I’m just about recovered from my first art festival this past weekend. I could use a few more hours of sleep, but I’ll catch back up eventually. So how did it go? Splendidly! I exceeded my sales goals, and the feedback I received was way better than I expected. Not that I expected it to be bad. I figured there would be a relatively small group of people who really connected to my work and a big group who weren’t really interested, but more on that later. The weather ended up being beautiful all weekend, and overall I think it was a success. I planned on visiting and taking photos of other artists and musicians, but the reality is that I barely left my tent. So instead I've put together a wrap up for those that are curious, and touch on a few things that I discovered through this process.
Putting together the display for my tent wasn’t an easy task. What I had in my head wasn’t easily achieved with soft walls. The perfectionist in me had grand ideas for a 10’x10’ tent. I also didn’t want to invest a ton of money in display boards and hard walls for my first festival. I ended up securing unfinished boards to my tent sides, and hung my artwork from them. I kept the palette white and everything very simple. Overall I think the idea worked well with a few drawbacks.
The all white and simplified display was a nice contrast to the other artists around me. I was easy to spot from far away (at night my tent glowed) and lots of people commented on how different (good different, not bad different) it was. I would regularly see someone walking across the square, stop, lean in, and change directions to check out my work. Also, I was in a prime location. I’m not sure how I scored that spot, but it was ideal.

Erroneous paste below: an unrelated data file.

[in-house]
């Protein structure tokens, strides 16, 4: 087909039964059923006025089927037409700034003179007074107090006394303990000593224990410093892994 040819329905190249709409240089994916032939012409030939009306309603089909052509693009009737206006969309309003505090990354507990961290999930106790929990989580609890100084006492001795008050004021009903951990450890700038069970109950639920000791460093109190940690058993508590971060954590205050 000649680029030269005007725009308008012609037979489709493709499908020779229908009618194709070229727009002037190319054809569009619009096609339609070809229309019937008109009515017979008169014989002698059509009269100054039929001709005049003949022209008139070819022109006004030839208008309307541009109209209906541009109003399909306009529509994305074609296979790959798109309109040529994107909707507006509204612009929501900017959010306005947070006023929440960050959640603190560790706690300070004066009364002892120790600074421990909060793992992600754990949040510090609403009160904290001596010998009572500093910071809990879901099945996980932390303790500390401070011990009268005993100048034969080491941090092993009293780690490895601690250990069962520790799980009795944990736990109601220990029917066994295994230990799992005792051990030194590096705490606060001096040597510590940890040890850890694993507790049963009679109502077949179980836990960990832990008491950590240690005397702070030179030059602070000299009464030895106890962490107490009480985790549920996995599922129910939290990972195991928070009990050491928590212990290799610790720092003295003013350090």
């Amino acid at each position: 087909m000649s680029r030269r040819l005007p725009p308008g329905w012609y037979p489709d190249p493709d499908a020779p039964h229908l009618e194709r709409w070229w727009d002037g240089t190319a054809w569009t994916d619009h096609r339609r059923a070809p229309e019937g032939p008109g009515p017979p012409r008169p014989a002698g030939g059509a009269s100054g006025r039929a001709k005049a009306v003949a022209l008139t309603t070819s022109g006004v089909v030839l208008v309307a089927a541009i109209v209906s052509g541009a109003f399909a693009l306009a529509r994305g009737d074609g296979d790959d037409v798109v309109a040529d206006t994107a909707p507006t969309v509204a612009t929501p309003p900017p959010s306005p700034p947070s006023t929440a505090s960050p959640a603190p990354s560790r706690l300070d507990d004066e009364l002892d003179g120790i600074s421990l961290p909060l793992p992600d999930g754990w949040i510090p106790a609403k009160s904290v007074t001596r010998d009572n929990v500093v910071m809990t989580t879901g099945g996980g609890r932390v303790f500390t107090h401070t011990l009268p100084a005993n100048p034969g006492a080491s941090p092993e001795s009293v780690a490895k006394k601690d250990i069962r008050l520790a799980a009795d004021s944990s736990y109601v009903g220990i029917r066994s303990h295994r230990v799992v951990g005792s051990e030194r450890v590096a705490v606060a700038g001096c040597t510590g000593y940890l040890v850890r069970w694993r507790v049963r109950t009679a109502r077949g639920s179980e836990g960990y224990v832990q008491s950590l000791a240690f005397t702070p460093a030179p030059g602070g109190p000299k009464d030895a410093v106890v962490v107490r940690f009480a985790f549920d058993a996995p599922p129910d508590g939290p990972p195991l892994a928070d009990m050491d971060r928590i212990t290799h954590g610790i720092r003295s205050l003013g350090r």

The drawback was that my artwork didn’t contrast well with the background. I also didn’t get the shadows like I do when they are hung indoors on a wall. I love the white on white appeal for the subtle texture it gives, but I know a lot of people like that high contrast look. I pulled down a piece and set it on my black chair, and the buyer commented on how great it looked against the black background. Maybe next time I will keep it neutral but bring in some black and gray for contrast.
Working and selling my artwork online prevents me from seeing how people react and engage with my work. It was something I didn’t even know I was missing. I quickly learned that the majority of the visitors to my tent weren’t exactly sure what they were looking at, some thought it was painted or etched glass. They would stand, put their nose against the glass, and stare at my pieces trying to figure it all out. When I explained that it was hand cut paper, I usually received the funniest exclamations and facial expressions. I'm sure I could have posted a sign labeling my work, but it was much more fun and engaging to have a conversation with my visitors. Everyone was so interested in my process and wanted to learn more about my work. To say it warmed my heart is the understatement of the year.
Also, the huge map of Lafayette was a great idea. It pulled people into my tent, and most people viewed it as a challenge to find their location. Visitors would linger to figure out the streets and pinpoint their home. Who knew my work could hold an adult's attention without screens or funny cat videos! (This large map is still available if anyone is interested.) Even though I was in Lafayette, my New Orleans inspired pieces were the first to sell. People just love that city and for good reason.
Will I do it again? Probably. The unpredictability of the weather really stressed me out, and the few times the wind became strong I pictured my tent and months of hard work flying away. There isn't much I can really do about it, other than, secure my tent and artwork as well as possible. I think next time I will do a one day event. Three days is tiresome, and it wasn’t easy finding help for the whole weekend. Although being at such a big festival did give me lots of exposure. I’m not sure how other artists do this every weekend, especially traveling to get to and from each event. I’m tired just thinking about it.
The overwhelmingly positive feedback I received from visitors, other artists, and designers was unbelievable. The festival gave me a chance to share my work with people who appreciated the love and patience I put into my pieces. I think I gained quite a few fans and made new friends over this past weekend. Some whom I hope to work with in the future. A great success in my book.